Two days before its fish-or-cut-bait deadline for Yahoo expires, Microsoft (MSFT) is sending messages to Yahoo (YHOO) shareholders through the press again. But regardless of Microsoft’s ulterior motives, these messages ring true:
- Microsoft might walk away from the deal.
- Many Microsoft employees want Microsoft to walk away from the deal.
- Microsoft might stick around and fight.
The last message was delivered through the WSJ this evening, when someone (Microsoft denies) leaked the names of the some of the directors on its board slate. The first message–we might walk away–was delivered in Milan on Thursday, by Steve Ballmer himself. And the middle message–lots of Microsoft employees hate the deal and want us to drop it–was also delivered this evening through the Wall Street Journal.
And we believe it.
Because, like us, some Microsoft employees think that Microsoft has other things to worry about besides competing with Google in search and display ads. Specifically, says the Journal,
Inside Microsoft, unrest over the Yahoo deal is focused in two areas: people in Microsoft’s online services group worried about their future and people in other Microsoft divisions who believe the task of absorbing Yahoo will divert top management’s attention and other resources away from other pressing challenges, say the people familiar with the matter.
Concern about Yahoo is also fueling what some Microsoft employees say is high attrition in the company’s online services group, in particular the teams who sell online advertisements.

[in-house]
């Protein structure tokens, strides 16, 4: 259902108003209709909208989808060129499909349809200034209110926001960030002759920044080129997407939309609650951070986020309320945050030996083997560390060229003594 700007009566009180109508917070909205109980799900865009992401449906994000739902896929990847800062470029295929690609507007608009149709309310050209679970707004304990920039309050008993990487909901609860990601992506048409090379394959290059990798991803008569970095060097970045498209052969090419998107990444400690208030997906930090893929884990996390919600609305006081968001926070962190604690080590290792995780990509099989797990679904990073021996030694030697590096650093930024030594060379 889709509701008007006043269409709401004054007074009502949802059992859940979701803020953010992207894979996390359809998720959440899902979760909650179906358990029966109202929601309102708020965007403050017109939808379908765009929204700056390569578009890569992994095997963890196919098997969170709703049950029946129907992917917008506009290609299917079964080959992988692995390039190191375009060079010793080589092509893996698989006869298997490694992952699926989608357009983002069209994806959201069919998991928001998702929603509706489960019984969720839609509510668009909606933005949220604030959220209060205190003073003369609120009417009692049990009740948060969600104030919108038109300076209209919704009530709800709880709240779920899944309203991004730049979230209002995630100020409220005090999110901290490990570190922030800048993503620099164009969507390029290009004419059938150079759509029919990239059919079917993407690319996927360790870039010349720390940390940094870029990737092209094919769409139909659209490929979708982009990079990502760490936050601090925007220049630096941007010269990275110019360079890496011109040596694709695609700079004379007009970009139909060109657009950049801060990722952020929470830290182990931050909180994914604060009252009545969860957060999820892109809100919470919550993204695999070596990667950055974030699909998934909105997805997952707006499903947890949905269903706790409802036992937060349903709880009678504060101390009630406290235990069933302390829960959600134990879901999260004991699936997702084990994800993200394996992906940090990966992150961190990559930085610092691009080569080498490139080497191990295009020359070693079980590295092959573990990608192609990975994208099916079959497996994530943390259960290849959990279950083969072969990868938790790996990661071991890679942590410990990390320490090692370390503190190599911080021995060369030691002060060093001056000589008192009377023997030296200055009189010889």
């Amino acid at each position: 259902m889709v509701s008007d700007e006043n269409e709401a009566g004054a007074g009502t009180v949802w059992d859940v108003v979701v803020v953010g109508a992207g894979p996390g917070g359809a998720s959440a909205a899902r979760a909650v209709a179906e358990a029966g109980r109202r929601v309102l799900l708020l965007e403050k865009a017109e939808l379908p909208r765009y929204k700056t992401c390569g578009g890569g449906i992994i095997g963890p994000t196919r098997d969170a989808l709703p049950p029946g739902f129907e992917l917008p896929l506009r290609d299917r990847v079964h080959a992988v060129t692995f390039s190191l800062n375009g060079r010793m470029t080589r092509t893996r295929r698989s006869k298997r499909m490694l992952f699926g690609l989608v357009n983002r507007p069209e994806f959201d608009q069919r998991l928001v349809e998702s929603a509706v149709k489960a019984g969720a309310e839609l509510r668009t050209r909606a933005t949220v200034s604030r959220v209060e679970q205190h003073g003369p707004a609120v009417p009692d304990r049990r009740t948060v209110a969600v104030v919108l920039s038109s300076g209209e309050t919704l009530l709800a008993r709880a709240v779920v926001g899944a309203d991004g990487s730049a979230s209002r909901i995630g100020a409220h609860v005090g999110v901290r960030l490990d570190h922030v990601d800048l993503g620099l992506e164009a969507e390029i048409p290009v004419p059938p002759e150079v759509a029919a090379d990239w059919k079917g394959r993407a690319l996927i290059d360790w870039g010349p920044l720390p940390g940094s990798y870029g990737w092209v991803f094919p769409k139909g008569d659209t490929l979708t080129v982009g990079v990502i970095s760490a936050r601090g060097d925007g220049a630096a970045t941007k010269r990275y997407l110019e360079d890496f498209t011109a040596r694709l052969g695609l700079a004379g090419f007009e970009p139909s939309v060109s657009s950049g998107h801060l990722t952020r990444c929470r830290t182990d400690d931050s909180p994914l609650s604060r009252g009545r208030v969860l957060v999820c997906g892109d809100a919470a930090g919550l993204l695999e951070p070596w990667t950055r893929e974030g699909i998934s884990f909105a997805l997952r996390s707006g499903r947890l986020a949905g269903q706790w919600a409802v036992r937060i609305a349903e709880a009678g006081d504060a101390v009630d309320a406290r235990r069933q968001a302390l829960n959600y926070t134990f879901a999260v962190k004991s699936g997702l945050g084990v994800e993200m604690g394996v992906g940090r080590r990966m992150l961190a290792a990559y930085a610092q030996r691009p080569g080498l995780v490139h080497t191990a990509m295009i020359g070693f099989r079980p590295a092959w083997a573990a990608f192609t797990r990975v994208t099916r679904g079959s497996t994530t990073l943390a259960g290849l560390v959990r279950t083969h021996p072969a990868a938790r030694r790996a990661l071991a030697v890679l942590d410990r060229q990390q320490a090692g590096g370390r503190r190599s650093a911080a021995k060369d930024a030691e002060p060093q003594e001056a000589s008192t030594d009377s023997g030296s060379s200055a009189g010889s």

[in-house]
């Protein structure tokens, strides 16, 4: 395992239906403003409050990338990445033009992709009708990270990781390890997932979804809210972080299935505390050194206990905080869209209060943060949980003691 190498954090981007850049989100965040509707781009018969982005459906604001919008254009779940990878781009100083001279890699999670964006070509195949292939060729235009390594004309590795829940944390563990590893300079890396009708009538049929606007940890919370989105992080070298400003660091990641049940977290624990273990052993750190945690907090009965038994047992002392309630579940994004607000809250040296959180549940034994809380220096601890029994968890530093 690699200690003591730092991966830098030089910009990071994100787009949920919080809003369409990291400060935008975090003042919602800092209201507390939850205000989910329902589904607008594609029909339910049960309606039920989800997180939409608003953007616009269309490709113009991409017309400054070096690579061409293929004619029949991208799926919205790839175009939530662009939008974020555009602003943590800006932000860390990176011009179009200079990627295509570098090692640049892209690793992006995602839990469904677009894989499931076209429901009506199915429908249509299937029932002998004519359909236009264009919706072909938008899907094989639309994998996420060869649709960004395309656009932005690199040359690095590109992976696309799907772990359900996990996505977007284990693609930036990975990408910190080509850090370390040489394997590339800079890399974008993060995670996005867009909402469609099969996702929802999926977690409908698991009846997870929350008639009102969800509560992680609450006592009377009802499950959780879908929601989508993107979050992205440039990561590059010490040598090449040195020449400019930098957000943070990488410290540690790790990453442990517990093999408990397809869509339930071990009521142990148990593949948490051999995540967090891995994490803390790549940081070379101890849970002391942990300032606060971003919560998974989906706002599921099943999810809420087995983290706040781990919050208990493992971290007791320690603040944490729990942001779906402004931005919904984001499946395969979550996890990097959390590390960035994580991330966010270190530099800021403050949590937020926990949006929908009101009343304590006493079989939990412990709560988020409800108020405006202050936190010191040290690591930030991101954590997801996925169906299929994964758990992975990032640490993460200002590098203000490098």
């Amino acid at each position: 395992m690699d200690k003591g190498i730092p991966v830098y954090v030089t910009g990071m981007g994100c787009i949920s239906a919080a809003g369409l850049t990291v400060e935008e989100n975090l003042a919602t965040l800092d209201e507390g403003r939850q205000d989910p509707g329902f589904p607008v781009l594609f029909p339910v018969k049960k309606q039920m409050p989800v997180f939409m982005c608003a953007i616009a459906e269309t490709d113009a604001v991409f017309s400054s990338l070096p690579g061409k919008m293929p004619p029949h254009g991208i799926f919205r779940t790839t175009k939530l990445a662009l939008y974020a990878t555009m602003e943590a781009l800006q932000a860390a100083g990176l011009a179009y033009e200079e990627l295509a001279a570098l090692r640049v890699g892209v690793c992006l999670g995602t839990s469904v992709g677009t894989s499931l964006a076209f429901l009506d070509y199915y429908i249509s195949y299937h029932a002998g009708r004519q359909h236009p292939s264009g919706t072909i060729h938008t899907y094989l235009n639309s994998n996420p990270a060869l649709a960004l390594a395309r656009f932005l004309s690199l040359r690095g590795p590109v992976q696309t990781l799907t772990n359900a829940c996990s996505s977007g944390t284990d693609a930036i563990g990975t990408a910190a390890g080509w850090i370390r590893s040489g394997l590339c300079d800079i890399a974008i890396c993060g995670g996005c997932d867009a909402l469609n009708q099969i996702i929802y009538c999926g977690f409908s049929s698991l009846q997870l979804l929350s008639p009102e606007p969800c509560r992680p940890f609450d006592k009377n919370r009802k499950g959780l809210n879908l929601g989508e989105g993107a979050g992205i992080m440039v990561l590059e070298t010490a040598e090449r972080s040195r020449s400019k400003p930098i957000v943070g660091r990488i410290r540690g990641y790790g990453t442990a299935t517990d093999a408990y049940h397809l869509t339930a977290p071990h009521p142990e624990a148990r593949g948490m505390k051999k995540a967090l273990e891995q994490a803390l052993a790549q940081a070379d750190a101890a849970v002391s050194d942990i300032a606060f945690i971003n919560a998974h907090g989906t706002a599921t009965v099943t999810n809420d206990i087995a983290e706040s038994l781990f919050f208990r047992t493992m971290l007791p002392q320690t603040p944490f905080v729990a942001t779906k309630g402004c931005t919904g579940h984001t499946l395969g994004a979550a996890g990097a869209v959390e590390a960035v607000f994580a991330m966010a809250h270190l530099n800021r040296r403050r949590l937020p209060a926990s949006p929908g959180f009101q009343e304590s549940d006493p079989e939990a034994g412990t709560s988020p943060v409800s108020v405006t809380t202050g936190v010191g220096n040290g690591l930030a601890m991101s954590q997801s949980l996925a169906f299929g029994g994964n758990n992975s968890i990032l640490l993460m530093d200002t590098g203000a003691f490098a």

Mr. Ballmer and other proponents of the deal have done little to communicate their thinking on the deal internally after an initial wave of statements, say people familiar with the company.
Microsoft didn’t include this in tonight’s message to Yahoo shareholders, but we also think another constituency is lobbying Steve Ballmer to walk away from the deal–Microsoft’s shareholders.
When Microsoft announced its bid, its stock dropped, and every time cracks appear in the deal, its stock rises. We think some Microsoft shareholders agree with us that a Yahoo acquisition will be a disaster, and we think others just think it’s an unnecessary waste of $44 billion. So we expect Steve is hearing “walk away, walk away” not just in Redmond corridors but in one-on-one meetings with big institutional shareholders.
So, yes, all this is no doubt partially just a last-ditch attempt to scare Yahoo into caving. But we think there’s also some truth to it.
*UPDATE: A Microsoft source says the employee anxiety is similar to Dow Jones employee hand-wringing before Murdoch bought the company and that it won’t have any effect on the decision.
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